- New material. Video, photographic, or graphics materials that have not been marked as exhibits in the case are at the head of the list of things that might usefully be disclosed so that the court can consider objections before closing argument starts. Lawyers occasionally get carried away with the possibilities for analogies. The standard bullet-point slides that lawyers use in closing argument also occasionally overstep the bounds of what is permitted, but the principal dangers of irretrievable prejudicial effect on the jury come from video, photo, or graphics materials. The Titanic film clip is an example in this category. Another example in this category (that can go either way) is using photos of witnesses that are single frames picked off deposition videos in order to remind the jury, in closing argument, about the witness testimony. Many jurors have more personal reactions to witnesses they liked and did not like when reminded by a photo.
- New sound, motion, or color. Exhibits in the case to which sound, motion, or color have been added for purposes of closing argument should also be reviewed in advance. Occasionally superimposing one exhibit on another falls into this category, although if both images are in evidence, superimposing one over the other would not usually be a problem. The principal danger, indeed often the objective, is that jurors will confuse the closing argument display with the real exhibit. This technique may be the only practical way for one side to tackle the other side’s most persuasive exhibit, but the court might want to see the proposed visual display in advance.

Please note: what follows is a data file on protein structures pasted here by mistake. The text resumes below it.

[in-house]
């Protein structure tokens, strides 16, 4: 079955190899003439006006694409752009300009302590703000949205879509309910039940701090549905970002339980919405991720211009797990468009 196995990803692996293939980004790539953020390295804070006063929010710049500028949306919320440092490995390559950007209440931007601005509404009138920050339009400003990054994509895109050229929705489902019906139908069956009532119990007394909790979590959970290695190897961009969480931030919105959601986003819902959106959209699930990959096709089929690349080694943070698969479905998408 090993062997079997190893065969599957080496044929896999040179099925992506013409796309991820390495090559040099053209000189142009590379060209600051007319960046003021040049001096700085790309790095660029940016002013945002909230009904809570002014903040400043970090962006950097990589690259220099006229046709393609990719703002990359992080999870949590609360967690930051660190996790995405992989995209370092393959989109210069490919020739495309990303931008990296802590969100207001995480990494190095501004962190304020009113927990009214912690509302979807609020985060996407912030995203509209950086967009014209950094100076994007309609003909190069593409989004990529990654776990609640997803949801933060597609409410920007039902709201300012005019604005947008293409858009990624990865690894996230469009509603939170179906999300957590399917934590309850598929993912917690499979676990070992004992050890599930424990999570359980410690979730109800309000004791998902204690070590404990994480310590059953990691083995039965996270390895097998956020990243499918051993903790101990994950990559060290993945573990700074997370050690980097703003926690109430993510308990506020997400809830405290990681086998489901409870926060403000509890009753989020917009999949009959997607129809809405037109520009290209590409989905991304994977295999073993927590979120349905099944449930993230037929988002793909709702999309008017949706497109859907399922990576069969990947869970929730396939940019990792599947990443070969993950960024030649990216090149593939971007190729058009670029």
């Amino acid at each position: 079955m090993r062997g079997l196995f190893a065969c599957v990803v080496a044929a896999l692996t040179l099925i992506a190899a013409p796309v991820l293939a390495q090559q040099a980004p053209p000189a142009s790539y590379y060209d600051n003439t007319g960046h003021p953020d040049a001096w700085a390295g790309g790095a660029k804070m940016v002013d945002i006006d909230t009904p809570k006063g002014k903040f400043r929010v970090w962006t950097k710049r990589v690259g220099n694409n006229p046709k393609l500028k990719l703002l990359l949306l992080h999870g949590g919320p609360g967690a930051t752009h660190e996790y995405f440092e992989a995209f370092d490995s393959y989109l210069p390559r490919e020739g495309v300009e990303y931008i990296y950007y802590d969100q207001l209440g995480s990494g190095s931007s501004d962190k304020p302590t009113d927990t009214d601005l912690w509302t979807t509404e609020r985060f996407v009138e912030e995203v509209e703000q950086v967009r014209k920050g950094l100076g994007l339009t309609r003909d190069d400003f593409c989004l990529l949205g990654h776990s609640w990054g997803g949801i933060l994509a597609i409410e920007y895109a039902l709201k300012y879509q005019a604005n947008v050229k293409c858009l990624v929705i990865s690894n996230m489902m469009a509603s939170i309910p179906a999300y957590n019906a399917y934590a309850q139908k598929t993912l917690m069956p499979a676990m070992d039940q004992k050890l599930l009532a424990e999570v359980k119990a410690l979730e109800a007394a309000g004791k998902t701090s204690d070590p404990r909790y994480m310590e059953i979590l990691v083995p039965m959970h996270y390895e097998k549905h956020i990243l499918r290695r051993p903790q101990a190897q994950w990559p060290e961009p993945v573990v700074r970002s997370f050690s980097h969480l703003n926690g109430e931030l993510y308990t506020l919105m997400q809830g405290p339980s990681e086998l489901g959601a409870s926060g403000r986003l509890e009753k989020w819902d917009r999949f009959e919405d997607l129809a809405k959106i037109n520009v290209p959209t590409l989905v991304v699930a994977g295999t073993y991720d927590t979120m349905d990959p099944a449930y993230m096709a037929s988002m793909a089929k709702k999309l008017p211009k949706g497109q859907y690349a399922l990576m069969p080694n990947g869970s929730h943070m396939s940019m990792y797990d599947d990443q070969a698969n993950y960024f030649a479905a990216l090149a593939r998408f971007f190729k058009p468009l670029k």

- Digitally altered photos. Although no digitally altered photos may have been used at trial, occasionally a point on closing argument can be made effectively by altering a photo to illustrate the point. Lawyers may want to change the photo to illustrate the persuasive nature of their own argument or the gaps in Part Four: Trial logic in their opponent’s argument. If it is not made very clear to the jury that the photo has been changed, there may be confusion in the jurors’ minds about the exhibits.
- Testimony from the transcript. It may be useful to a lawyer to invite close jury scrutiny of the testimony of a particular witness. One technique for doing this is to use portions of the transcript, enlarged on the projection screen or monitors, with underlining and labels as to page and line numbers. This is usually a suggestion to the jurors that they ask for the transcript and study it themselves. If the court does not plan to allow jurors to examine the written transcript, then it might be useful to review this type of display in advance and, at a minimum, require counsel to preface these remarks with the admonition that the trial transcript is not available in the jury room during deliberations. Even though counsel are now presenting arguments, and the narrower rules governing opening statements no longer apply, some displays may be so manipulative as to be unduly prejudicial or present a significant danger of confusing the jury.
In this case, rather than the Court examining the presentation or even thumbnail printouts, it instead required that counsel show the actual presentation to the prosecutor.
This should serve as a warning to all of us that the best approach is to broach these matters with the Court even before trial, with sufficient time to submit to the Court any arguments and thus, essentially, educate the Court.